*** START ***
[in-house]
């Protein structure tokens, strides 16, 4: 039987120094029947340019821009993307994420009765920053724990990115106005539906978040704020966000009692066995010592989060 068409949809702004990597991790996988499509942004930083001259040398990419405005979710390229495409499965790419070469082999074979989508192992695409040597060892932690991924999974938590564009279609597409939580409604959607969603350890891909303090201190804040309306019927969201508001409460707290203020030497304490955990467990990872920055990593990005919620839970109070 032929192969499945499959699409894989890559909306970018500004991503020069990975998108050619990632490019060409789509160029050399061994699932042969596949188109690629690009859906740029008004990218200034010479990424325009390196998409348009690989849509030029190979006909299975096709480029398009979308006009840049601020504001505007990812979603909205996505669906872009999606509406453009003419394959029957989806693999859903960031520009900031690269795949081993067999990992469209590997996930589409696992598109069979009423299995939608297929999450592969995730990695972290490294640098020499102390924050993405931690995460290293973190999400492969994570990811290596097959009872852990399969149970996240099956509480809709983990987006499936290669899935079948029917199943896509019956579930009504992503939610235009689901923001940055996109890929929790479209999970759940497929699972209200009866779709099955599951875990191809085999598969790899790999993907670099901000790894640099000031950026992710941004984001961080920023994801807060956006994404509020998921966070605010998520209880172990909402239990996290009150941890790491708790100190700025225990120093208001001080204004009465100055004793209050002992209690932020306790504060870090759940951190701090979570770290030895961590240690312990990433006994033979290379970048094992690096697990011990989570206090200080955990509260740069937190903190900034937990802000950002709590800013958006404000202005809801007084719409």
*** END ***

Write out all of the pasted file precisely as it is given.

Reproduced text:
[in-house]
């Protein structure tokens, strides 16, 4: 039987120094029947340019821009993307994420009765920053724990990115106005539906978040704020966000009692066995010592989060 068409949809702004990597991790996988499509942004930083001259040398990419405005979710390229495409499965790419070469082999074979989508192992695409040597060892932690991924999974938590564009279609597409939580409604959607969603350890891909303090201190804040309306019927969201508001409460707290203020030497304490955990467990990872920055990593990005919620839970109070 032929192969499945499959699409894989890559909306970018500004991503020069990975998108050619990632490019060409789509160029050399061994699932042969596949188109690629690009859906740029008004990218200034010479990424325009390196998409348009690989849509030029190979006909299975096709480029398009979308006009840049601020504001505007990812979603909205996505669906872009999606509406453009003419394959029957989806693999859903960031520009900031690269795949081993067999990992469209590997996930589409696992598109069979009423299995939608297929999450592969995730990695972290490294640098020499102390924050993405931690995460290293973190999400492969994570990811290596097959009872852990399969149970996240099956509480809709983990987006499936290669899935079948029917199943896509019956579930009504992503939610235009689901923001940055996109890929929790479209999970759940497929699972209200009866779709099955599951875990191809085999598969790899790999993907670099901000790894640099000031950026992710941004984001961080920023994801807060956006994404509020998921966070605010998520209880172990909402239990996290009150941890790491708790100190700025225990120093208001001080204004009465100055004793209050002992209690932020306790504060870090759940951190701090979570770290030895961590240690312990990433006994033979290379970048094992690096697990011990989570206090200080955990509260740069937190903190900034937990802000950002709590800013958006404000202005809801007084719409």